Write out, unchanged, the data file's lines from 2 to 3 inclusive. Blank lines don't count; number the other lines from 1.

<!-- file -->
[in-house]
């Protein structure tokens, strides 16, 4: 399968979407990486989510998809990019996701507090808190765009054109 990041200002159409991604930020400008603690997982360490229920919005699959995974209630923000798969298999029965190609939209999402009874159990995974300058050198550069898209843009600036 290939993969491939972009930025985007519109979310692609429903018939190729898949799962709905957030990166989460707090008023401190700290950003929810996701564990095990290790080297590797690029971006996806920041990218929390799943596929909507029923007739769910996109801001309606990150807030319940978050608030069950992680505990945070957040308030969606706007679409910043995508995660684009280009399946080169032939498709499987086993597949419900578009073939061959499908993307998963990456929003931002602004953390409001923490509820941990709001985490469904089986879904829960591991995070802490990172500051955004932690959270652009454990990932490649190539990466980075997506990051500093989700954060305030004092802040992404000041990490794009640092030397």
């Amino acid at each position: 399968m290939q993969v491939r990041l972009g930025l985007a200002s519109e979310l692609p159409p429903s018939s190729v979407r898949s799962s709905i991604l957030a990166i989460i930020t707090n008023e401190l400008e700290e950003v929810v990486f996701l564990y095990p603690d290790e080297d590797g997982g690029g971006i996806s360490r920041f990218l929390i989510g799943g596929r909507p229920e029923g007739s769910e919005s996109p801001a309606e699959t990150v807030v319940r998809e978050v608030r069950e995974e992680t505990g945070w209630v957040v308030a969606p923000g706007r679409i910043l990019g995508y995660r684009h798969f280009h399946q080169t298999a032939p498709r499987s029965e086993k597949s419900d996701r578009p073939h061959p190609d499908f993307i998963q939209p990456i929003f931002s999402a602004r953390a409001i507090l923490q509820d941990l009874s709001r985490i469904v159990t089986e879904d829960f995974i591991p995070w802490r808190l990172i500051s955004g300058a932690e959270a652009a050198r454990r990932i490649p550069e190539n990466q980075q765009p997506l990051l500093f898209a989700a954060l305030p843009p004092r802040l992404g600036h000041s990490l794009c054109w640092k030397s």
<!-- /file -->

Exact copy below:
């Protein structure tokens, strides 16, 4: 399968979407990486989510998809990019996701507090808190765009054109 990041200002159409991604930020400008603690997982360490229920919005699959995974209630923000798969298999029965190609939209999402009874159990995974300058050198550069898209843009600036 290939993969491939972009930025985007519109979310692609429903018939190729898949799962709905957030990166989460707090008023401190700290950003929810996701564990095990290790080297590797690029971006996806920041990218929390799943596929909507029923007739769910996109801001309606990150807030319940978050608030069950992680505990945070957040308030969606706007679409910043995508995660684009280009399946080169032939498709499987086993597949419900578009073939061959499908993307998963990456929003931002602004953390409001923490509820941990709001985490469904089986879904829960591991995070802490990172500051955004932690959270652009454990990932490649190539990466980075997506990051500093989700954060305030004092802040992404000041990490794009640092030397």
């Amino acid at each position: 399968m290939q993969v491939r990041l972009g930025l985007a200002s519109e979310l692609p159409p429903s018939s190729v979407r898949s799962s709905i991604l957030a990166i989460i930020t707090n008023e401190l400008e700290e950003v929810v990486f996701l564990y095990p603690d290790e080297d590797g997982g690029g971006i996806s360490r920041f990218l929390i989510g799943g596929r909507p229920e029923g007739s769910e919005s996109p801001a309606e699959t990150v807030v319940r998809e978050v608030r069950e995974e992680t505990g945070w209630v957040v308030a969606p923000g706007r679409i910043l990019g995508y995660r684009h798969f280009h399946q080169t298999a032939p498709r499987s029965e086993k597949s419900d996701r578009p073939h061959p190609d499908f993307i998963q939209p990456i929003f931002s999402a602004r953390a409001i507090l923490q509820d941990l009874s709001r985490i469904v159990t089986e879904d829960f995974i591991p995070w802490r808190l990172i500051s955004g300058a932690e959270a652009a050198r454990r990932i490649p550069e190539n990466q980075q765009p997506l990051l500093f898209a989700a954060l305030p843009p004092r802040l992404g600036h000041s990490l794009c054109w640092k030397s």